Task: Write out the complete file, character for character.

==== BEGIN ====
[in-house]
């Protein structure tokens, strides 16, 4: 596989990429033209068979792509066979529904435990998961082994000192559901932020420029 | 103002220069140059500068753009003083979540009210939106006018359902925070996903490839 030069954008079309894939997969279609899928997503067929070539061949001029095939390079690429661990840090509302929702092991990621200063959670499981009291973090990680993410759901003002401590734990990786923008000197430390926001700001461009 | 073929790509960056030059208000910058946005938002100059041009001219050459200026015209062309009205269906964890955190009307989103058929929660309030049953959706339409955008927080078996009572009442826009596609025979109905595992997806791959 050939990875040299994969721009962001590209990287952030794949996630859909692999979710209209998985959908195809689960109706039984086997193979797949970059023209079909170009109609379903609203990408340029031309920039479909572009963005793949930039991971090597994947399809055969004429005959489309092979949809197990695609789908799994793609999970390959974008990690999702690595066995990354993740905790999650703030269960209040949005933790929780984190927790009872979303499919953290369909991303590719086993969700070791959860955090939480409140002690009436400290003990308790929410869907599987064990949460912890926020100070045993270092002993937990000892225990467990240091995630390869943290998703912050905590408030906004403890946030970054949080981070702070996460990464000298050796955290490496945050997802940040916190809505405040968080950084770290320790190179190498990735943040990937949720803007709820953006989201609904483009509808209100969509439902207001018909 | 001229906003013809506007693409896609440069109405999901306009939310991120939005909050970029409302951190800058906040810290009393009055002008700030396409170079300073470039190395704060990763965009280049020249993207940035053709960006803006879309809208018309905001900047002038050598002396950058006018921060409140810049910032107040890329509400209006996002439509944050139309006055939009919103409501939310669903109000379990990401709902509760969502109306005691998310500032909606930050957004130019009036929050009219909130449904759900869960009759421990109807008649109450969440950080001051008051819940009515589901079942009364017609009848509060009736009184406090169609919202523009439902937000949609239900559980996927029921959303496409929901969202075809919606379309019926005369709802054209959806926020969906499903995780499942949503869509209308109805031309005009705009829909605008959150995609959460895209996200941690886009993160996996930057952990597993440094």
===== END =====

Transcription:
[in-house]
């Protein structure tokens, strides 16, 4: 596989990429033209068979792509066979529904435990998961082994000192559901932020420029 | 103002220069140059500068753009003083979540009210939106006018359902925070996903490839 030069954008079309894939997969279609899928997503067929070539061949001029095939390079690429661990840090509302929702092991990621200063959670499981009291973090990680993410759901003002401590734990990786923008000197430390926001700001461009 | 073929790509960056030059208000910058946005938002100059041009001219050459200026015209062309009205269906964890955190009307989103058929929660309030049953959706339409955008927080078996009572009442826009596609025979109905595992997806791959 050939990875040299994969721009962001590209990287952030794949996630859909692999979710209209998985959908195809689960109706039984086997193979797949970059023209079909170009109609379903609203990408340029031309920039479909572009963005793949930039991971090597994947399809055969004429005959489309092979949809197990695609789908799994793609999970390959974008990690999702690595066995990354993740905790999650703030269960209040949005933790929780984190927790009872979303499919953290369909991303590719086993969700070791959860955090939480409140002690009436400290003990308790929410869907599987064990949460912890926020100070045993270092002993937990000892225990467990240091995630390869943290998703912050905590408030906004403890946030970054949080981070702070996460990464000298050796955290490496945050997802940040916190809505405040968080950084770290320790190179190498990735943040990937949720803007709820953006989201609904483009509808209100969509439902207001018909 | 001229906003013809506007693409896609440069109405999901306009939310991120939005909050970029409302951190800058906040810290009393009055002008700030396409170079300073470039190395704060990763965009280049020249993207940035053709960006803006879309809208018309905001900047002038050598002396950058006018921060409140810049910032107040890329509400209006996002439509944050139309006055939009919103409501939310669903109000379990990401709902509760969502109306005691998310500032909606930050957004130019009036929050009219909130449904759900869960009759421990109807008649109450969440950080001051008051819940009515589901079942009364017609009848509060009736009184406090169609919202523009439902937000949609239900559980996927029921959303496409929901969202075809919606379309019926005369709802054209959806926020969906499903995780499942949503869509209308109805031309005009705009829909605008959150995609959460895209996200941690886009993160996996930057952990597993440094």